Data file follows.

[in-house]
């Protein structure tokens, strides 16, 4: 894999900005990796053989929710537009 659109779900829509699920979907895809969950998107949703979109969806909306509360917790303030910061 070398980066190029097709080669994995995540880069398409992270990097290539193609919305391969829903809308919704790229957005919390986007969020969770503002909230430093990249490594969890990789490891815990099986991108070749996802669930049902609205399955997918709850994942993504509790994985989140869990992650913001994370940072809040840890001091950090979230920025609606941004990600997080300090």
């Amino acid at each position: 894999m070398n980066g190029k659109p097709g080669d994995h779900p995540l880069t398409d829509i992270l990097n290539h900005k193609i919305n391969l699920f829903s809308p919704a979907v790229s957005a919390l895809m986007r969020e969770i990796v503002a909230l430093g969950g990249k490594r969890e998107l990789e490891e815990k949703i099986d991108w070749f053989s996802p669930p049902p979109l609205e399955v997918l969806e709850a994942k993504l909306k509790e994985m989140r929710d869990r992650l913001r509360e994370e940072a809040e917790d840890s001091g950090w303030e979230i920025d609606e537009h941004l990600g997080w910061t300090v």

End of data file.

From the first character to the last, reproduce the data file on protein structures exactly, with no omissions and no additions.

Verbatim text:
[in-house]
């Protein structure tokens, strides 16, 4: 894999900005990796053989929710537009 659109779900829509699920979907895809969950998107949703979109969806909306509360917790303030910061 070398980066190029097709080669994995995540880069398409992270990097290539193609919305391969829903809308919704790229957005919390986007969020969770503002909230430093990249490594969890990789490891815990099986991108070749996802669930049902609205399955997918709850994942993504509790994985989140869990992650913001994370940072809040840890001091950090979230920025609606941004990600997080300090």
């Amino acid at each position: 894999m070398n980066g190029k659109p097709g080669d994995h779900p995540l880069t398409d829509i992270l990097n290539h900005k193609i919305n391969l699920f829903s809308p919704a979907v790229s957005a919390l895809m986007r969020e969770i990796v503002a909230l430093g969950g990249k490594r969890e998107l990789e490891e815990k949703i099986d991108w070749f053989s996802p669930p049902p979109l609205e399955v997918l969806e709850a994942k993504l909306k509790e994985m989140r929710d869990r992650l913001r509360e994370e940072a809040e917790d840890s001091g950090w303030e979230i920025d609606e537009h941004l990600g997080w910061t300090v």